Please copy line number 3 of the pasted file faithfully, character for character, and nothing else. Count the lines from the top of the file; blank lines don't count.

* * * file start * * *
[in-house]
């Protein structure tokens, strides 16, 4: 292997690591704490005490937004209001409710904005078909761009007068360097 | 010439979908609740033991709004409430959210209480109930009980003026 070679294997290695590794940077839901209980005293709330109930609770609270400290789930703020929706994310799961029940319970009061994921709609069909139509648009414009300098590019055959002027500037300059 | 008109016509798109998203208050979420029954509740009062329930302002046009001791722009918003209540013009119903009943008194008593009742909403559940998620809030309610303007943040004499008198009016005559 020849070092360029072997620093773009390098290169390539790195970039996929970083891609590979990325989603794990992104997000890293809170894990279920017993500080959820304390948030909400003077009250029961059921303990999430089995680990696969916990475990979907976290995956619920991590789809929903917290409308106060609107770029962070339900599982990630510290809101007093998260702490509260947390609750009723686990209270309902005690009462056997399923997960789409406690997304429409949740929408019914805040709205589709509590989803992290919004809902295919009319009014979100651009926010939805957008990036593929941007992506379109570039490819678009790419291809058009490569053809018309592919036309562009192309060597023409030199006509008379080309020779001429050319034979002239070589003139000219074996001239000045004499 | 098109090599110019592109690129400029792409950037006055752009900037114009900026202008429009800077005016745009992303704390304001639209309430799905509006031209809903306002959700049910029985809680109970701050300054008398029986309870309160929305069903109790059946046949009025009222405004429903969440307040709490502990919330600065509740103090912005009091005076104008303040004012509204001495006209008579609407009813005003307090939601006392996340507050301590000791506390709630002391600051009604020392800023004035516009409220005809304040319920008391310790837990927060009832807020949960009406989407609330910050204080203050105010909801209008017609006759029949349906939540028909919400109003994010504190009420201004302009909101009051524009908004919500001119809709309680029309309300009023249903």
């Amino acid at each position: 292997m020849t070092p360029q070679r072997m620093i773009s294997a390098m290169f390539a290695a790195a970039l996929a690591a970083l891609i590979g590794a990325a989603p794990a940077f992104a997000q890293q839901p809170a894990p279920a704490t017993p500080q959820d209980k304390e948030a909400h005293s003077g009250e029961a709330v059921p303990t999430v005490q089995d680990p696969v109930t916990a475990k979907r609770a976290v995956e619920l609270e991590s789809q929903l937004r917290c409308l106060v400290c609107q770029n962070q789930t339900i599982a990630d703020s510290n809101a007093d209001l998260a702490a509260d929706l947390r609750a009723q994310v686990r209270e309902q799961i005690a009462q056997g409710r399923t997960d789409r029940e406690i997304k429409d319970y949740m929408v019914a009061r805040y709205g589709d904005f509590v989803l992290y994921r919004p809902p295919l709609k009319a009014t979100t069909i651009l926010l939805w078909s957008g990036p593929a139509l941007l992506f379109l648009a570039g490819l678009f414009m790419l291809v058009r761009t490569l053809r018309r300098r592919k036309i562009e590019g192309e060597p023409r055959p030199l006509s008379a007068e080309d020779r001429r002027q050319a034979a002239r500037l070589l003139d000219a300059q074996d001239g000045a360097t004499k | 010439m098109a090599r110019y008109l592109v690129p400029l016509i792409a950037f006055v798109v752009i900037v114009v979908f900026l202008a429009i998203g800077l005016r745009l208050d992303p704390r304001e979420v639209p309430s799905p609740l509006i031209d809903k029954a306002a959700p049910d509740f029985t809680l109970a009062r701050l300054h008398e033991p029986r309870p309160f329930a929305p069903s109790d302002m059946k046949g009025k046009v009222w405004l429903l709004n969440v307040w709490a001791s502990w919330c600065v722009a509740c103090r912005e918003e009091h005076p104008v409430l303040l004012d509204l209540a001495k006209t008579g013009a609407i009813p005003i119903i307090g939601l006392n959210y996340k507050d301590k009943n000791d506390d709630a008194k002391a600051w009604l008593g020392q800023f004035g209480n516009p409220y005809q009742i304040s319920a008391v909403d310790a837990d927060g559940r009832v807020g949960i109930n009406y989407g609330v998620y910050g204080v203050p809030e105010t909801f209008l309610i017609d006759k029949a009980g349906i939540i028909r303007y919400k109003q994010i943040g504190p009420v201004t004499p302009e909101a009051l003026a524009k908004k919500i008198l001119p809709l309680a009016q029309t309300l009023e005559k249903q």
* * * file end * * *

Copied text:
């Amino acid at each position: 292997m020849t070092p360029q070679r072997m620093i773009s294997a390098m290169f390539a290695a790195a970039l996929a690591a970083l891609i590979g590794a990325a989603p794990a940077f992104a997000q890293q839901p809170a894990p279920a704490t017993p500080q959820d209980k304390e948030a909400h005293s003077g009250e029961a709330v059921p303990t999430v005490q089995d680990p696969v109930t916990a475990k979907r609770a976290v995956e619920l609270e991590s789809q929903l937004r917290c409308l106060v400290c609107q770029n962070q789930t339900i599982a990630d703020s510290n809101a007093d209001l998260a702490a509260d929706l947390r609750a009723q994310v686990r209270e309902q799961i005690a009462q056997g409710r399923t997960d789409r029940e406690i997304k429409d319970y949740m929408v019914a009061r805040y709205g589709d904005f509590v989803l992290y994921r919004p809902p295919l709609k009319a009014t979100t069909i651009l926010l939805w078909s957008g990036p593929a139509l941007l992506f379109l648009a570039g490819l678009f414009m790419l291809v058009r761009t490569l053809r018309r300098r592919k036309i562009e590019g192309e060597p023409r055959p030199l006509s008379a007068e080309d020779r001429r002027q050319a034979a002239r500037l070589l003139d000219a300059q074996d001239g000045a360097t004499k | 010439m098109a090599r110019y008109l592109v690129p400029l016509i792409a950037f006055v798109v752009i900037v114009v979908f900026l202008a429009i998203g800077l005016r745009l208050d992303p704390r304001e979420v639209p309430s799905p609740l509006i031209d809903k029954a306002a959700p049910d509740f029985t809680l109970a009062r701050l300054h008398e033991p029986r309870p309160f329930a929305p069903s109790d302002m059946k046949g009025k046009v009222w405004l429903l709004n969440v307040w709490a001791s502990w919330c600065v722009a509740c103090r912005e918003e009091h005076p104008v409430l303040l004012d509204l209540a001495k006209t008579g013009a609407i009813p005003i119903i307090g939601l006392n959210y996340k507050d301590k009943n000791d506390d709630a008194k002391a600051w009604l008593g020392q800023f004035g209480n516009p409220y005809q009742i304040s319920a008391v909403d310790a837990d927060g559940r009832v807020g949960i109930n009406y989407g609330v998620y910050g204080v203050p809030e105010t909801f209008l309610i017609d006759k029949a009980g349906i939540i028909r303007y919400k109003q994010i943040g504190p009420v201004t004499p302009e909101a009051l003026a524009k908004k919500i008198l001119p809709l309680a009016q029309t309300l009023e005559k249903q």